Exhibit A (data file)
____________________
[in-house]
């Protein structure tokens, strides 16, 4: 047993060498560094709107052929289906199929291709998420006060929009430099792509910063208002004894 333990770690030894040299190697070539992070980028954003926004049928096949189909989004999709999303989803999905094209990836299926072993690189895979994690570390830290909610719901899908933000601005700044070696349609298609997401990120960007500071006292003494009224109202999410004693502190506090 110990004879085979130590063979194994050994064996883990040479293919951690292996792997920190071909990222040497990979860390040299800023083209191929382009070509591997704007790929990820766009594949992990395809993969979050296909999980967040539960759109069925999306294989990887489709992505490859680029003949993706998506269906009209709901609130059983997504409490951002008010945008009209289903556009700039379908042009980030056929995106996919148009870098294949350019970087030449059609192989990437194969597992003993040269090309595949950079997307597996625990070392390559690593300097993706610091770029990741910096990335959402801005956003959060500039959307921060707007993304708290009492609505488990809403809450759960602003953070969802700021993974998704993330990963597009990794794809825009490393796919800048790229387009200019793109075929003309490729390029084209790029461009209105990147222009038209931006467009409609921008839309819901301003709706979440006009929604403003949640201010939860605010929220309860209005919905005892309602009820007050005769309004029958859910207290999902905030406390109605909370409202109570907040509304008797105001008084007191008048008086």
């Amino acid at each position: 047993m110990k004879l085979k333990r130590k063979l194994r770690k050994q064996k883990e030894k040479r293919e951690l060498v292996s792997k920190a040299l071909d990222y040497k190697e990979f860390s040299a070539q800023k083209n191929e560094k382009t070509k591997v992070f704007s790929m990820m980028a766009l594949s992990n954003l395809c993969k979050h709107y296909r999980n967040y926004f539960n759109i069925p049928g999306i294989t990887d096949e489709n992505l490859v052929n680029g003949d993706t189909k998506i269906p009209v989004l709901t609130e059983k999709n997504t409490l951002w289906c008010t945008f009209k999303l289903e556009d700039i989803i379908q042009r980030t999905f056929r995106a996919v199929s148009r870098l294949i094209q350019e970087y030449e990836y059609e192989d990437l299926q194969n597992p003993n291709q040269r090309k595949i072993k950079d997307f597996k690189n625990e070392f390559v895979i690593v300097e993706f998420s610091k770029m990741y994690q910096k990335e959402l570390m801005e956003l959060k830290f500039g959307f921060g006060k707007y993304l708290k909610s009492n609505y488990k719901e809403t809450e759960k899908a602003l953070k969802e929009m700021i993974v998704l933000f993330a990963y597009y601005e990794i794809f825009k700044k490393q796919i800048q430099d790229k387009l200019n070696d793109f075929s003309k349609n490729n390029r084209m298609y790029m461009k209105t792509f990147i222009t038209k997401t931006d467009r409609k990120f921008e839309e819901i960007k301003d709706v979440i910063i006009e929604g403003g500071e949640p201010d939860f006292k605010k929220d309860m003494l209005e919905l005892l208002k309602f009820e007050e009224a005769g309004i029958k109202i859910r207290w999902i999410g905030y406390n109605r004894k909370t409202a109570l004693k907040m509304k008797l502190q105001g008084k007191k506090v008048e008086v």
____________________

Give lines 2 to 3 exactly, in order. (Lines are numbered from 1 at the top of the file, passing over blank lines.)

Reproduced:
């Protein structure tokens, strides 16, 4: 047993060498560094709107052929289906199929291709998420006060929009430099792509910063208002004894 333990770690030894040299190697070539992070980028954003926004049928096949189909989004999709999303989803999905094209990836299926072993690189895979994690570390830290909610719901899908933000601005700044070696349609298609997401990120960007500071006292003494009224109202999410004693502190506090 110990004879085979130590063979194994050994064996883990040479293919951690292996792997920190071909990222040497990979860390040299800023083209191929382009070509591997704007790929990820766009594949992990395809993969979050296909999980967040539960759109069925999306294989990887489709992505490859680029003949993706998506269906009209709901609130059983997504409490951002008010945008009209289903556009700039379908042009980030056929995106996919148009870098294949350019970087030449059609192989990437194969597992003993040269090309595949950079997307597996625990070392390559690593300097993706610091770029990741910096990335959402801005956003959060500039959307921060707007993304708290009492609505488990809403809450759960602003953070969802700021993974998704993330990963597009990794794809825009490393796919800048790229387009200019793109075929003309490729390029084209790029461009209105990147222009038209931006467009409609921008839309819901301003709706979440006009929604403003949640201010939860605010929220309860209005919905005892309602009820007050005769309004029958859910207290999902905030406390109605909370409202109570907040509304008797105001008084007191008048008086």
């Amino acid at each position: 047993m110990k004879l085979k333990r130590k063979l194994r770690k050994q064996k883990e030894k040479r293919e951690l060498v292996s792997k920190a040299l071909d990222y040497k190697e990979f860390s040299a070539q800023k083209n191929e560094k382009t070509k591997v992070f704007s790929m990820m980028a766009l594949s992990n954003l395809c993969k979050h709107y296909r999980n967040y926004f539960n759109i069925p049928g999306i294989t990887d096949e489709n992505l490859v052929n680029g003949d993706t189909k998506i269906p009209v989004l709901t609130e059983k999709n997504t409490l951002w289906c008010t945008f009209k999303l289903e556009d700039i989803i379908q042009r980030t999905f056929r995106a996919v199929s148009r870098l294949i094209q350019e970087y030449e990836y059609e192989d990437l299926q194969n597992p003993n291709q040269r090309k595949i072993k950079d997307f597996k690189n625990e070392f390559v895979i690593v300097e993706f998420s610091k770029m990741y994690q910096k990335e959402l570390m801005e956003l959060k830290f500039g959307f921060g006060k707007y993304l708290k909610s009492n609505y488990k719901e809403t809450e759960k899908a602003l953070k969802e929009m700021i993974v998704l933000f993330a990963y597009y601005e990794i794809f825009k700044k490393q796919i800048q430099d790229k387009l200019n070696d793109f075929s003309k349609n490729n390029r084209m298609y790029m461009k209105t792509f990147i222009t038209k997401t931006d467009r409609k990120f921008e839309e819901i960007k301003d709706v979440i910063i006009e929604g403003g500071e949640p201010d939860f006292k605010k929220d309860m003494l209005e919905l005892l208002k309602f009820e007050e009224a005769g309004i029958k109202i859910r207290w999902i999410g905030y406390n109605r004894k909370t409202a109570l004693k907040m509304k008797l502190q105001g008084k007191k506090v008048e008086v």